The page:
I have a neural network as below for binary prediction. My classes are heavily imbalanced and class 1 occurs only 2% of times. Showing last few layers only

self.batch_norm2 = nn.BatchNorm1d(num_filters)

self.fc2 = nn.Linear(np.sum(num_filters), fc2_neurons)

self.batch_norm3 = nn.BatchNorm1d(fc2_neurons)

self.fc3 = nn.Linear(fc2_neurons, 1)

My loss is as below. Is this a correct way to calculate pos_weight parameter? I looked into official documentation at this link and it shows that pos_weight needs to have one value for each class for multiclass classification. Not sure if for the binary class it is a difference scenario. I tried to input 2 values and I was getting an error

My question: for binary problem, would pos_weight be a single value unlike multiclass classification where it needs to a list/array with length equal to number of classes?


My y variable is a single variable that has 0 or 1 to represent the actual class and the neural network outputs a single value

--------------------------------------------------Update 1

based upon the answer by Shai I have below questions:

  1. BCEWithLogitsLoss - if it is a multiclass problem then how to use pos_weigh parameter?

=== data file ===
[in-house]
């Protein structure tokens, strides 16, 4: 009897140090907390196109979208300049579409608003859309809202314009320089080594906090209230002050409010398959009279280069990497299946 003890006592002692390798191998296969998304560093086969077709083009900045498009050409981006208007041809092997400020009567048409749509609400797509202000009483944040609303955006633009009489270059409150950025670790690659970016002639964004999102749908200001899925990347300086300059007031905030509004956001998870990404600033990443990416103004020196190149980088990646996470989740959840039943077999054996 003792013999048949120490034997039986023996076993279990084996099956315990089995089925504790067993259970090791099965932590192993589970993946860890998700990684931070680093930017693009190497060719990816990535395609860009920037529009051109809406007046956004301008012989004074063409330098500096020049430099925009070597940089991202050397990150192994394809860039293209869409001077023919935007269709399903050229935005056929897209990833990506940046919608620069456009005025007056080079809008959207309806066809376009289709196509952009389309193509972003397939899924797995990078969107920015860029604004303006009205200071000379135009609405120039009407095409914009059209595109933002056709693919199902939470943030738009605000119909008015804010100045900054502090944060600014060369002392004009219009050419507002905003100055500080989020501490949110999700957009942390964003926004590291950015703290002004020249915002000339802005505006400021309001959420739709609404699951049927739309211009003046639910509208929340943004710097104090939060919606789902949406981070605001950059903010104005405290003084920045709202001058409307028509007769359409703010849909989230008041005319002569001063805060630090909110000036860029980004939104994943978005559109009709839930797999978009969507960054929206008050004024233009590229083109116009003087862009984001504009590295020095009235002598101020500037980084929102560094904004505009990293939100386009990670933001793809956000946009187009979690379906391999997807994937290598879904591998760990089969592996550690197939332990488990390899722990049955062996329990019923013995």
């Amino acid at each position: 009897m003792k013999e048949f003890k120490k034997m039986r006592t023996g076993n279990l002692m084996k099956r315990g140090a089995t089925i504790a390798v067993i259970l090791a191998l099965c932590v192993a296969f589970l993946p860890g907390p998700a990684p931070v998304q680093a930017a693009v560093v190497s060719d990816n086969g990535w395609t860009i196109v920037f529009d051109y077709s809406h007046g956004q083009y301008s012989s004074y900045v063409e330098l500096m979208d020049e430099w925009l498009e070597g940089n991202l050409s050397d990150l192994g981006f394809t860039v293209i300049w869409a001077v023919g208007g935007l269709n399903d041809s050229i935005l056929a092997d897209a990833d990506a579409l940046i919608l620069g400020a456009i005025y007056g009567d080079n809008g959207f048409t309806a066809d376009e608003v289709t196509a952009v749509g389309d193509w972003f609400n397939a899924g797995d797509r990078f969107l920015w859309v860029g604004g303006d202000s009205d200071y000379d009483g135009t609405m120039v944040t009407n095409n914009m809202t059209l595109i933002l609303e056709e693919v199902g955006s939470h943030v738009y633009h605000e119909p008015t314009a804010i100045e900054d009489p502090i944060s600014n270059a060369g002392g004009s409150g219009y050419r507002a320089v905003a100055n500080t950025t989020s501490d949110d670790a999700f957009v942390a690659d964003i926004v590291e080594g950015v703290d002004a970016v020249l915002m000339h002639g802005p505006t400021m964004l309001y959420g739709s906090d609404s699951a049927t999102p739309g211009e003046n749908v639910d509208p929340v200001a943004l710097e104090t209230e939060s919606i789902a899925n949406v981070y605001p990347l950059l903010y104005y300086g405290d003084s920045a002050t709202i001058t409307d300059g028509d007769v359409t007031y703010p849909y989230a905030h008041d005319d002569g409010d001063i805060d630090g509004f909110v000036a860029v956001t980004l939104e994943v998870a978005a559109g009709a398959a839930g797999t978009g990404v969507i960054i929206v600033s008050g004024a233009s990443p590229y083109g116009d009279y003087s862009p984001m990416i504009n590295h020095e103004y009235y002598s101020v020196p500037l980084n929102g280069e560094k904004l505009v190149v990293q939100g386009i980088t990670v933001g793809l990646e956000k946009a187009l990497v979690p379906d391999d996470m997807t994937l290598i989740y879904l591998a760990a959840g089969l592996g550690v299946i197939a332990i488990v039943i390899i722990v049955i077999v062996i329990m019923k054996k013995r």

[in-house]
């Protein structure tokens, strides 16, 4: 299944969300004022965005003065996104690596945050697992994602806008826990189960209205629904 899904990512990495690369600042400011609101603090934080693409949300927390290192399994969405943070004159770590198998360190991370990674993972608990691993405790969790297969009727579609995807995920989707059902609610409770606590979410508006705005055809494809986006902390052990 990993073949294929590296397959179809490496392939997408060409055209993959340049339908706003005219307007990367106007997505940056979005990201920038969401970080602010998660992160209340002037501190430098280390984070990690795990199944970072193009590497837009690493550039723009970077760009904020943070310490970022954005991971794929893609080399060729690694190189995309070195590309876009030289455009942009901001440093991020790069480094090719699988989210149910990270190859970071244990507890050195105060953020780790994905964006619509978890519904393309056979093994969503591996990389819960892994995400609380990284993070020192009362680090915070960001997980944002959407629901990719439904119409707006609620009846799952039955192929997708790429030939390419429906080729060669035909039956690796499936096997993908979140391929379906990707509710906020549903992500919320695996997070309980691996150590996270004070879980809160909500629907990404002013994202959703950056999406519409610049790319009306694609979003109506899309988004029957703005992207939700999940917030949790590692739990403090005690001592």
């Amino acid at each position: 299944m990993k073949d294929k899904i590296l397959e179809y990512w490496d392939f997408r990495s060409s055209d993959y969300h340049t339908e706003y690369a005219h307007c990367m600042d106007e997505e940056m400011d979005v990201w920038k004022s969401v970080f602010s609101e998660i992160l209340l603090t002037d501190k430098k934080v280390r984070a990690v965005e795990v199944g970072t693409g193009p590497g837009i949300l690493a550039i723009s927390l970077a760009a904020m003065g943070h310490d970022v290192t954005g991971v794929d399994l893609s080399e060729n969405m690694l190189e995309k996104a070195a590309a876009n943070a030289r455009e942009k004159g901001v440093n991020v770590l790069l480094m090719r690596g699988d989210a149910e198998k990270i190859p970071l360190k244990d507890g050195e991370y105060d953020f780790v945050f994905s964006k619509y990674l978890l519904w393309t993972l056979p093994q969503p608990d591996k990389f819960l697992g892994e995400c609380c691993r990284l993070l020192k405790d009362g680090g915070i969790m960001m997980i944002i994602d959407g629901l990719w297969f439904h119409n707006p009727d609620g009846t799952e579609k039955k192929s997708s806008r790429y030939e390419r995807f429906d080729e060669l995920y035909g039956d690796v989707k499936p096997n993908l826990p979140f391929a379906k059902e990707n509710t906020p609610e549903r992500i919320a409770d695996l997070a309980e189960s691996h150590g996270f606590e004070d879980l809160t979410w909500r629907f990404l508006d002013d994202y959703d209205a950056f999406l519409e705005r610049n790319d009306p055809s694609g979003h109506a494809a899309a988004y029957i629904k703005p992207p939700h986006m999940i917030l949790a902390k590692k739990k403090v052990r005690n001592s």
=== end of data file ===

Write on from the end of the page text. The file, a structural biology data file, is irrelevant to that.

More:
2. Is there any example of using focal loss in pytorch? I found some links but most of them were old - dating 2 or 3 or more years
  3. For training I am oversampling my class 1. Is focal loss still appropiate?

1 Answer 1


The documentation of pos_weight is indeed a bit unclear. For BCEWithLogitsLoss pos_weight should be a torch.tensor of size=1:


However, in your case, where pos class occurs only 2% of the times, I think setting pos_weight will not be enough.
Please consider using Focal loss:
Tsung-Yi Lin, Priya Goyal, Ross Girshick, Kaiming He, Piotr Dollár Focal Loss for Dense Object Detection (ICCV 2017).
Apart from describing Focal loss, this paper provides a very good explanation as to why CE loss performs so poorly in the case of imbalance. I strongly recommend reading this paper.

Other alternatives are listed here.


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